Located at the border between Zambia and Zimbabwe lays the incredible Victoria Falls, the world’s largest falls in its kind. While during the day it attracts hundreds of thousands of visitors on a yearly basis, there is one group that only arrives at night: illegal African immigrants. With the help of smugglers, each night they manage to illegally cross into Zimbabwe. Last summer I met a few of those smugglers. You can never guess what happened next…
Me and two Swedish friends were on an epic trip last summer travelling by public transport and hitchhiking across southern Africa. When in July we ended up in the village Victoria Falls, in the north of Zimbabwe, we decided we should head out to the falls. After hearing stories though that it would be an expensive endeavour to visit them from both sides, we figured we would just hang out in between the borders for a day and see what the situation was like before we started buying extra visas or entrance tickets.
Getting to the falls from the Zambian side meant we would have to officially exit Zimbabwe. Since we would then also loose our visas and had to reapply and pay for it again as we went back, we learned a trick: as you’re heading out, tell the border officials in Zimbabwe that you are only going to see the bungee jump. This way, they let you cross the border without you receiving an exit stamp. You only receive a small piece of paper that you need to show again as you return to your accommodation. And so we did.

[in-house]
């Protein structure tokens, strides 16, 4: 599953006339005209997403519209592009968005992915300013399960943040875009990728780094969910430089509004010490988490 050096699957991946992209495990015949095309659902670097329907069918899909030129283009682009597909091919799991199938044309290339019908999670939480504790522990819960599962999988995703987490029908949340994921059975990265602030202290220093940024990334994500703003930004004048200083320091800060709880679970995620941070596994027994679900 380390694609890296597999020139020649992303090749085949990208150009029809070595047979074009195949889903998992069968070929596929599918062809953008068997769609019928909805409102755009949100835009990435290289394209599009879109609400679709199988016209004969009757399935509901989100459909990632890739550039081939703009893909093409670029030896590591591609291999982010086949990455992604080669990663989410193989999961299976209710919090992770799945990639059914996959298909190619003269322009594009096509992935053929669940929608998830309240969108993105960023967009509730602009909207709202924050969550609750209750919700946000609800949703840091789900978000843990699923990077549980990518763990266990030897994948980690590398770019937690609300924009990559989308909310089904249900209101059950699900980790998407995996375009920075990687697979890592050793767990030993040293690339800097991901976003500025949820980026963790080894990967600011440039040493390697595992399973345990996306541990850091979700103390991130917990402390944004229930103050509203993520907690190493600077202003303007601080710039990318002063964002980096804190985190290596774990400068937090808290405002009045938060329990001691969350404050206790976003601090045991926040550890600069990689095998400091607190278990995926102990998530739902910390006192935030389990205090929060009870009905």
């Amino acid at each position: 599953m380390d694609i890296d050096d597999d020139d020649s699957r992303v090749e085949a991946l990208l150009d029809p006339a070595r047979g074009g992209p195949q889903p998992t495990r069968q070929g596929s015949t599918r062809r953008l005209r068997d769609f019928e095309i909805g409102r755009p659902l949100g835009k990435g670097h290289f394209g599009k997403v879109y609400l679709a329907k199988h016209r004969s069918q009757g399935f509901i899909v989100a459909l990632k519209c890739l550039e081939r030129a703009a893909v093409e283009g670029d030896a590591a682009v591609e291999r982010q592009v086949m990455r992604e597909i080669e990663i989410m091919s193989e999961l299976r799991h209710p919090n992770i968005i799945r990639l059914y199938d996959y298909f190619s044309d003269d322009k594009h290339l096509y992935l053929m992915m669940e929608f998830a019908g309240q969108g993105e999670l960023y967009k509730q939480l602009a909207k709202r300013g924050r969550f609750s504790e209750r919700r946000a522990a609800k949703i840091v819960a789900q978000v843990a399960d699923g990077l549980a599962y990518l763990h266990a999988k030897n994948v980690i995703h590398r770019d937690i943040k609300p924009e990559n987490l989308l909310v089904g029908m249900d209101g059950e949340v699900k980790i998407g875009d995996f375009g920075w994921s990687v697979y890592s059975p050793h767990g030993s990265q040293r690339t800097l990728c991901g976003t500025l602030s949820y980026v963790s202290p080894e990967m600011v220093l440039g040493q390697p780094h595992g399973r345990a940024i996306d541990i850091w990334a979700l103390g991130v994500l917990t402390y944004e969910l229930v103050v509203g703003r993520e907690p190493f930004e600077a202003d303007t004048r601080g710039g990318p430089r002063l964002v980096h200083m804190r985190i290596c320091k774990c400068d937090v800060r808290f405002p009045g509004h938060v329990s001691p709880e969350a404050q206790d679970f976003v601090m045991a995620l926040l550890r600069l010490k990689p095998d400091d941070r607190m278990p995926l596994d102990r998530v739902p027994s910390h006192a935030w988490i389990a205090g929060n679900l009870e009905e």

The distance between the two borders is a couple of hundred meters, a good walk that takes you over the famous Victoria Falls bridge. We spent almost all morning watching people doing the bungee, and figuring out how to get closer to the falls without doing it the easy way. We were in no man’s land. We were neither in Zimbabwe, nor were we in Zambia.
Around 14:oo we met two Zambians, hanging out between the parked trucks waiting to cross into Zambia. We started randomly talking with them, after which they explained us how during the day they earned money by selling copper arm bracelets to tourists. However, when the Victoria Falls park closes at 18:30, they turned to a whole other much more lucrative business: people smuggling.
As we stood nearby the fence that marks the border with the Zambian side of the Victoria Falls park, we learned more about them. Both guys (28 and 35 years old) have been involved in people smuggling since 1993. They explained us how most immigrants are coming from Somalia and Congo. These people are on their way to buy a South African passport, a passport that is considered to be the most valuable of all in Africa. Through a network of illegal dealers in Johannesburg, once they obtain one they are then quick to head home again or find work to provide for the families they left behind.
“In South Africa they don’t want these Somalians or Congolese guys because they are seen as armed robbers. That’s why most just get the new passport and go home with lots of money”, one smuggler explains. He receives about 100 dollars each night himself as he ‘helps‘ groups of immigrants into Zimbabwe. In the end, 40 dollars are spent bribing the police and 60 dollars go into his own pockets. They mostly use the Victoria Falls park to smuggle people across the border but they occasionally also use the railway track.